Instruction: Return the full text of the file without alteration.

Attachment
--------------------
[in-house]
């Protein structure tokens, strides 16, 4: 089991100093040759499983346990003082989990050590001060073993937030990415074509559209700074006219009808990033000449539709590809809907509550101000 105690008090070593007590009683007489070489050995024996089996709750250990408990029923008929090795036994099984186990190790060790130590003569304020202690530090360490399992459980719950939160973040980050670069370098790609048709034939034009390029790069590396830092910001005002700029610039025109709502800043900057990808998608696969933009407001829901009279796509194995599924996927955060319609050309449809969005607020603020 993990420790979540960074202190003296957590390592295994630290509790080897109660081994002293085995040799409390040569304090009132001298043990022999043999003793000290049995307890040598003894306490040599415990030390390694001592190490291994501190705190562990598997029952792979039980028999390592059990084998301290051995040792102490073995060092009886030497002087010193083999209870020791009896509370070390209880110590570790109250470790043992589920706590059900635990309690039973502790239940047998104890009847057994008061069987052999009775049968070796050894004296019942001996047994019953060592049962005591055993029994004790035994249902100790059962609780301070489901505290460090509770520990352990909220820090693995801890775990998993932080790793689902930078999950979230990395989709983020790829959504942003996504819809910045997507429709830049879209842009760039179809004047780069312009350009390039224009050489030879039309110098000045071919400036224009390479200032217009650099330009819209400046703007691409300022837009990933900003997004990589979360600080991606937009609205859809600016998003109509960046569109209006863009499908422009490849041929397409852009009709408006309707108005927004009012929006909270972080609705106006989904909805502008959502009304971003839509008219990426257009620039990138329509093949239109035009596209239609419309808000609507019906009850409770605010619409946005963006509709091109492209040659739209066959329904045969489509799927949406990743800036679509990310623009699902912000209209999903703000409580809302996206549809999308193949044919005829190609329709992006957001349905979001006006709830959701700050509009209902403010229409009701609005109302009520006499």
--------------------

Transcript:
[in-house]
């Protein structure tokens, strides 16, 4: 089991100093040759499983346990003082989990050590001060073993937030990415074509559209700074006219009808990033000449539709590809809907509550101000 105690008090070593007590009683007489070489050995024996089996709750250990408990029923008929090795036994099984186990190790060790130590003569304020202690530090360490399992459980719950939160973040980050670069370098790609048709034939034009390029790069590396830092910001005002700029610039025109709502800043900057990808998608696969933009407001829901009279796509194995599924996927955060319609050309449809969005607020603020 993990420790979540960074202190003296957590390592295994630290509790080897109660081994002293085995040799409390040569304090009132001298043990022999043999003793000290049995307890040598003894306490040599415990030390390694001592190490291994501190705190562990598997029952792979039980028999390592059990084998301290051995040792102490073995060092009886030497002087010193083999209870020791009896509370070390209880110590570790109250470790043992589920706590059900635990309690039973502790239940047998104890009847057994008061069987052999009775049968070796050894004296019942001996047994019953060592049962005591055993029994004790035994249902100790059962609780301070489901505290460090509770520990352990909220820090693995801890775990998993932080790793689902930078999950979230990395989709983020790829959504942003996504819809910045997507429709830049879209842009760039179809004047780069312009350009390039224009050489030879039309110098000045071919400036224009390479200032217009650099330009819209400046703007691409300022837009990933900003997004990589979360600080991606937009609205859809600016998003109509960046569109209006863009499908422009490849041929397409852009009709408006309707108005927004009012929006909270972080609705106006989904909805502008959502009304971003839509008219990426257009620039990138329509093949239109035009596209239609419309808000609507019906009850409770605010619409946005963006509709091109492209040659739209066959329904045969489509799927949406990743800036679509990310623009699902912000209209999903703000409580809302996206549809999308193949044919005829190609329709992006957001349905979001006006709830959701700050509009209902403010229409009701609005109302009520006499």